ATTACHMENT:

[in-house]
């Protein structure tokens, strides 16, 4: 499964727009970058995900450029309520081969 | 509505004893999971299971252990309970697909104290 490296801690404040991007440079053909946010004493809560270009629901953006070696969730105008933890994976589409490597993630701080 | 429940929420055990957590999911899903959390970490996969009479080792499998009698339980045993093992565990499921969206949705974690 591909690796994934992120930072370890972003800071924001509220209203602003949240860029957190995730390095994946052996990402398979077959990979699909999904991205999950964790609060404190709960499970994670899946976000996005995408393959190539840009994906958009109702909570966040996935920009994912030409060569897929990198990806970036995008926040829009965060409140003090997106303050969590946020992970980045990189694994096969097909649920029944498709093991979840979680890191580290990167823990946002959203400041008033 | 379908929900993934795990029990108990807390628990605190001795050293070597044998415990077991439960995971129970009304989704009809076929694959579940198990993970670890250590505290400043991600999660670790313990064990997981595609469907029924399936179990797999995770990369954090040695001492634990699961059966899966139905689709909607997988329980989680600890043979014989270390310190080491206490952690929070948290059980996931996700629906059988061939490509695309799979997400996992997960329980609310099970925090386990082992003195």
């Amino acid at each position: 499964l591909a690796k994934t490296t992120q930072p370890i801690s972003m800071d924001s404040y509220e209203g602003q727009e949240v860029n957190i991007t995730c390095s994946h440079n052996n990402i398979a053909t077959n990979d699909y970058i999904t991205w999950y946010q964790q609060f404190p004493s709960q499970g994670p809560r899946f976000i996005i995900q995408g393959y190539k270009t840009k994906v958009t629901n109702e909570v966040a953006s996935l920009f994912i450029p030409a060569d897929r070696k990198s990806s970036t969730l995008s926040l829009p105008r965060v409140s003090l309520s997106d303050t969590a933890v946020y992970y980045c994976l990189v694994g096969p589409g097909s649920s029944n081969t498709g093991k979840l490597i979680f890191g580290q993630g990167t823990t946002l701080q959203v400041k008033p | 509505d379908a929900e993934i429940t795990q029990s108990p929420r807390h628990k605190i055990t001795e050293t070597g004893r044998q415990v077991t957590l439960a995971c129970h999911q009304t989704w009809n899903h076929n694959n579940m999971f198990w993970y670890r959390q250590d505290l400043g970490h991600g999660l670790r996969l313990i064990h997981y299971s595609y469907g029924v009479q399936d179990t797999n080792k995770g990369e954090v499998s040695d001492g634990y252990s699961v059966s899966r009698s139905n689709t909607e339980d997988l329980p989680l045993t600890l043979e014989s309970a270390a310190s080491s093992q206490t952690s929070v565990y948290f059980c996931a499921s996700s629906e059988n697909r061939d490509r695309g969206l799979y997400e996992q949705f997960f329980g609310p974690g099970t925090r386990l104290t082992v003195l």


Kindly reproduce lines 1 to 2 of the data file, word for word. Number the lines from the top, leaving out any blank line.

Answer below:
[in-house]
């Protein structure tokens, strides 16, 4: 499964727009970058995900450029309520081969 | 509505004893999971299971252990309970697909104290 490296801690404040991007440079053909946010004493809560270009629901953006070696969730105008933890994976589409490597993630701080 | 429940929420055990957590999911899903959390970490996969009479080792499998009698339980045993093992565990499921969206949705974690 591909690796994934992120930072370890972003800071924001509220209203602003949240860029957190995730390095994946052996990402398979077959990979699909999904991205999950964790609060404190709960499970994670899946976000996005995408393959190539840009994906958009109702909570966040996935920009994912030409060569897929990198990806970036995008926040829009965060409140003090997106303050969590946020992970980045990189694994096969097909649920029944498709093991979840979680890191580290990167823990946002959203400041008033 | 379908929900993934795990029990108990807390628990605190001795050293070597044998415990077991439960995971129970009304989704009809076929694959579940198990993970670890250590505290400043991600999660670790313990064990997981595609469907029924399936179990797999995770990369954090040695001492634990699961059966899966139905689709909607997988329980989680600890043979014989270390310190080491206490952690929070948290059980996931996700629906059988061939490509695309799979997400996992997960329980609310099970925090386990082992003195």